The 1990s and early 2000s also saw the emergence of bands and artists of more diverse genres, such as Sodagreen, Deserts Chang, Cheer Chen, who have achieved commercial success and brought the new "indie" era of Taiwanese pop music. Other indie bands include Labor Exchange Band, Chairman, Sugar Plum Ferry, Backquarter, Fire EX, 8mm Sky, Seraphim, and ChthoniC. The annual Formoz Festival, Spring Scream, and Hohaiyan Rock Festival are representative gatherings within Taiwan's indie scene. Of these, Formoz Festival is notable for its international draw, with foreign artists such as Yo La Tengo, Moby, Explosions in the Sky, and Caribou headlining the event, while Spring Scream is the largest local band event, and Hohaiyan draws a mixed crowd of beach side party-goers and music appreciators alike.

Other Taiwanese popular singers/bands include Rainie Yang, Da Mouth, Amber Kuo, A-Lin, Magic Power and much more. The popular culture of the Taiwanese people has also influenced Chinese-speaking populations in other places such as Mainland China, Malaysia and Singapore.

Metal

Chthonic Chthonic.jpg
Chthonic

There are hundreds of metal bands active in Taiwan. Bands such as Chthonic and Seraphim have drawn more attention to the metal scene in Taiwan, with Chthonic in particular attracting attention overseas, performing at European festivals such as Bloodstock Open Air.

See also

Related Research Articles

Music of China Cultural musical history

Music of China refers to the music of the Chinese people, which may be the music of the Han Chinese as well as other ethnic minorities within mainland China. It also includes music produced by people of Chinese origin in some territories outside mainland China using traditional Chinese instruments or in the Chinese language. It covers a highly diverse range of music from the traditional to the modern.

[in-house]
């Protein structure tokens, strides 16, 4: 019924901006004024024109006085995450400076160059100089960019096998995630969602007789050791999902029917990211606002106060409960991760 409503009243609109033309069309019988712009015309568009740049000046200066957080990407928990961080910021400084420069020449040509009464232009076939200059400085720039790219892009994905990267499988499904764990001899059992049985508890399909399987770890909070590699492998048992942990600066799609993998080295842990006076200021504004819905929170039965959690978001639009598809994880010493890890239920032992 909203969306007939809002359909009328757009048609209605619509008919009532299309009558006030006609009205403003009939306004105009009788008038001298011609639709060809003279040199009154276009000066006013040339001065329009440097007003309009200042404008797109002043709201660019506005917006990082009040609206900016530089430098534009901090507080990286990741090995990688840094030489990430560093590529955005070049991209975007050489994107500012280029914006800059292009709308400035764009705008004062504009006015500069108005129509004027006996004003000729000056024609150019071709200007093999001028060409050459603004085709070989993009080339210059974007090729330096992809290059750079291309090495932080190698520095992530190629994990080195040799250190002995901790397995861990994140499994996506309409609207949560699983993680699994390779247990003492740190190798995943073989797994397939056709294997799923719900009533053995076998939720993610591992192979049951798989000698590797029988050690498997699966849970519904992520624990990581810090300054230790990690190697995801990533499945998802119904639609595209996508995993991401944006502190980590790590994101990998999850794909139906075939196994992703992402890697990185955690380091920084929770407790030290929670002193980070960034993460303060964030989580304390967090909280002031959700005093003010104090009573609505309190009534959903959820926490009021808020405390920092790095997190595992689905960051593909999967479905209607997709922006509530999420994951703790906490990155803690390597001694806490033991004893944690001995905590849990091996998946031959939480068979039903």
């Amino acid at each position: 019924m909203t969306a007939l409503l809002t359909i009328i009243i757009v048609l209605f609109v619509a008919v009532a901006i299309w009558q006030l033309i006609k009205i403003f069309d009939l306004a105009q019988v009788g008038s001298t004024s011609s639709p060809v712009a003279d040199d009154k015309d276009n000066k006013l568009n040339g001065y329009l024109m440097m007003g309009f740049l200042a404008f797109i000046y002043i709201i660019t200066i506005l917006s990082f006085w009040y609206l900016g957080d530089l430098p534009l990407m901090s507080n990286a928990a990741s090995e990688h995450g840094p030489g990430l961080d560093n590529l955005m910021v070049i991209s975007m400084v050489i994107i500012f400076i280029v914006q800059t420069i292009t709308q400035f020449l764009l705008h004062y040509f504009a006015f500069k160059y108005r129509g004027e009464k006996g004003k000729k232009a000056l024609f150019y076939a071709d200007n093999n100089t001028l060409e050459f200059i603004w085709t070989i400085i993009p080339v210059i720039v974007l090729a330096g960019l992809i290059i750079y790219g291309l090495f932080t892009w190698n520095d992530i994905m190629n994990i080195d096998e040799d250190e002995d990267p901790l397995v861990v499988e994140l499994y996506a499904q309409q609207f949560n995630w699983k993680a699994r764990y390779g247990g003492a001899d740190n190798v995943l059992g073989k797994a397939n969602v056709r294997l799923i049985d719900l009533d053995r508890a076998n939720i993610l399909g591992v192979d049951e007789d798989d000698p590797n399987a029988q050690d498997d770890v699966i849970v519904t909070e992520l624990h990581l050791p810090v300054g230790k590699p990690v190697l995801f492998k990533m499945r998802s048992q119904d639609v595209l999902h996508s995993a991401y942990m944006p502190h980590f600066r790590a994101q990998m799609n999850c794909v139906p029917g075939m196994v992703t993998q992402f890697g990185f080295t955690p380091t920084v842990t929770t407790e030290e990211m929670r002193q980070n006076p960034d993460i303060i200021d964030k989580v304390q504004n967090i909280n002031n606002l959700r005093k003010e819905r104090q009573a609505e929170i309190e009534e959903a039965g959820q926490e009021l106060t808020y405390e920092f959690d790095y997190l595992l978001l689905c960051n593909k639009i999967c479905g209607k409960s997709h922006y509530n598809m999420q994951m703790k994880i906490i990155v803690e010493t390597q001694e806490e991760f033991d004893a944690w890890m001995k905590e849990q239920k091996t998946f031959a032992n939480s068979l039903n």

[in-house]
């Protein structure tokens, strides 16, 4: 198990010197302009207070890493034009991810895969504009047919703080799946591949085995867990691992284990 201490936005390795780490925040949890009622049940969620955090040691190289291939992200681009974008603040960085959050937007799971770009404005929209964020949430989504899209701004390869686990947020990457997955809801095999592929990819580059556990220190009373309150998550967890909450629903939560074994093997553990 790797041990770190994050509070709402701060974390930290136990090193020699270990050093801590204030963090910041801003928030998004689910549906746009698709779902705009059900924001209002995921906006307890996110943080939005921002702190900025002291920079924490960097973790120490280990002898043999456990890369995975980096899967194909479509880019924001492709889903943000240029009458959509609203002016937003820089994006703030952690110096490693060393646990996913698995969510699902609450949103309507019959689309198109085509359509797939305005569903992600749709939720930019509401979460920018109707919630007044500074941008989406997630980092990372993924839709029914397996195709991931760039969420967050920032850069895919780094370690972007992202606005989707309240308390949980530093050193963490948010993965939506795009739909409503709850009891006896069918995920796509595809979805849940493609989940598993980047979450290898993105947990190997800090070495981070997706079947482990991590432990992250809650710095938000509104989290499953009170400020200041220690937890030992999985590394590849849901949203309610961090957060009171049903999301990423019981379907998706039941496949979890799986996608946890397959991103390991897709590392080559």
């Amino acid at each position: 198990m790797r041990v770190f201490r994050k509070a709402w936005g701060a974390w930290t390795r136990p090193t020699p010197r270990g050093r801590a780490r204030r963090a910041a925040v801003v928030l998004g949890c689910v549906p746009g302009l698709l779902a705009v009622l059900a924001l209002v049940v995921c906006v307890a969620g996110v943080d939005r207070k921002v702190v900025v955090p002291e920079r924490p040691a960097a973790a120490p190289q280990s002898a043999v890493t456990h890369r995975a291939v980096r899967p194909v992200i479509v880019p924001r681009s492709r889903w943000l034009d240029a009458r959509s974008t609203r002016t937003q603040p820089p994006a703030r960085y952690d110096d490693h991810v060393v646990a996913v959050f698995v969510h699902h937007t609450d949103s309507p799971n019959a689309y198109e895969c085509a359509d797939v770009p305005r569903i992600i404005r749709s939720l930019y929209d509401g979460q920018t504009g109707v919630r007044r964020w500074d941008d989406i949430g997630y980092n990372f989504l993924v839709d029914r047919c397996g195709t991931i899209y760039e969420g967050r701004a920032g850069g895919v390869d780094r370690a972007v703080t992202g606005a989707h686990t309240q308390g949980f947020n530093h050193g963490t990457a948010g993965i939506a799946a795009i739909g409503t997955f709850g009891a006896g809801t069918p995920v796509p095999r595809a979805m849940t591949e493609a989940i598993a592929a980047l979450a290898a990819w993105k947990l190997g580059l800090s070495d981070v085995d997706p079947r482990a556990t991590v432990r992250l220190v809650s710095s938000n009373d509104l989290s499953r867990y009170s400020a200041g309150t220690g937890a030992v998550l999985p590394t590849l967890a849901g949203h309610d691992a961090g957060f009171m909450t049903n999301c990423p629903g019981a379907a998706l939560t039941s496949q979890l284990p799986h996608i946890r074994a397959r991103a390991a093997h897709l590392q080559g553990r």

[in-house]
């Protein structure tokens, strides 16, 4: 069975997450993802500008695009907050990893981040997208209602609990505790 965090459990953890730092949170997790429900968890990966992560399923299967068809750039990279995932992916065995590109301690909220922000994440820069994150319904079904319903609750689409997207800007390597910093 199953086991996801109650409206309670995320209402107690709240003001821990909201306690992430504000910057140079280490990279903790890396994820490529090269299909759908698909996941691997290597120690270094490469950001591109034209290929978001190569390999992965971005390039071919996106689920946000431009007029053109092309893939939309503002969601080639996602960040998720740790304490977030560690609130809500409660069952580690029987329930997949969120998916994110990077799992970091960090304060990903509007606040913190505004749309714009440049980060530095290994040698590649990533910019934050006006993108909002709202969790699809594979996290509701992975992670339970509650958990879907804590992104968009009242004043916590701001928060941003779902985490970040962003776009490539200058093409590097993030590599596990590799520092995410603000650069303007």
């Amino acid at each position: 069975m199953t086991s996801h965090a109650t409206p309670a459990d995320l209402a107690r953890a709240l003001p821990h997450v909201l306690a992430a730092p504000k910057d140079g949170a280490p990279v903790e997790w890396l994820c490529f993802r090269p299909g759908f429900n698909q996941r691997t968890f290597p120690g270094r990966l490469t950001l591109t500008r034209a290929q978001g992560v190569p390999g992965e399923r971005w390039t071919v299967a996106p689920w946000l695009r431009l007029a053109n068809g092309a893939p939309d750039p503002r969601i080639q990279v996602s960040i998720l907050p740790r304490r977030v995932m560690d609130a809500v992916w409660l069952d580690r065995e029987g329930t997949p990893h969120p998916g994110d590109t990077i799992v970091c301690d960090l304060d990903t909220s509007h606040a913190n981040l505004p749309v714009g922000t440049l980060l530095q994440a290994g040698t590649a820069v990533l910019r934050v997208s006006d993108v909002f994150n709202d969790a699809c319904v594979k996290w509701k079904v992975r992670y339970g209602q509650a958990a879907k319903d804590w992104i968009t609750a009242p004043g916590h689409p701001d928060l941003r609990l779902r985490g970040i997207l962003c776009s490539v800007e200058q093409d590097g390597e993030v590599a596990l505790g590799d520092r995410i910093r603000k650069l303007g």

A-Mei Taiwanese singer and record producer

Kulilay Amit, better known by her stage name A-Mei, is a Taiwanese Puyuma singer and record producer. In 1996, she made her singing debut and released her album, Sisters. Her albums, Truth (2001), Amit (2009), and Faces of Paranoia (2014), each won her a Golden Melody Award for Best Mandarin Female Singer, and made her one of the singers who won the category the most times. Having sold more than 50 million records, she has achieved success in Mandarin-speaking world, and she is often referred to as the "Queen of Mandopop".

Bunun people ethnic group

The Bunun, also historically known as the Vonum, are a Taiwanese indigenous people and are best known for their sophisticated polyphonic vocal music. They speak the Bunun language. Unlike other aboriginal peoples in Taiwan, the Bunun are widely dispersed across the island's central mountain ranges. In the year 2000, the Bunun numbered 41,038. This was approximately 8% of Taiwan's total indigenous population, making them the fourth-largest indigenous group. They have five distinct communities: the Takbunuaz, the Takituduh, the Takibaka, the Takivatan, and the Isbukun.

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Amis people Ethnic group, Taiwan

The Amis are an Austronesian ethnic group native to Taiwan. They speak Amis, an Austronesian language, and are one of the sixteen officially recognized groups of Taiwanese aborigines. The traditional territory of the Amis includes the long, narrow valley between the Central Mountains and the Coastal Mountains, the Pacific coastal plain eastern to the Coastal Mountains and the Hengchun Peninsula.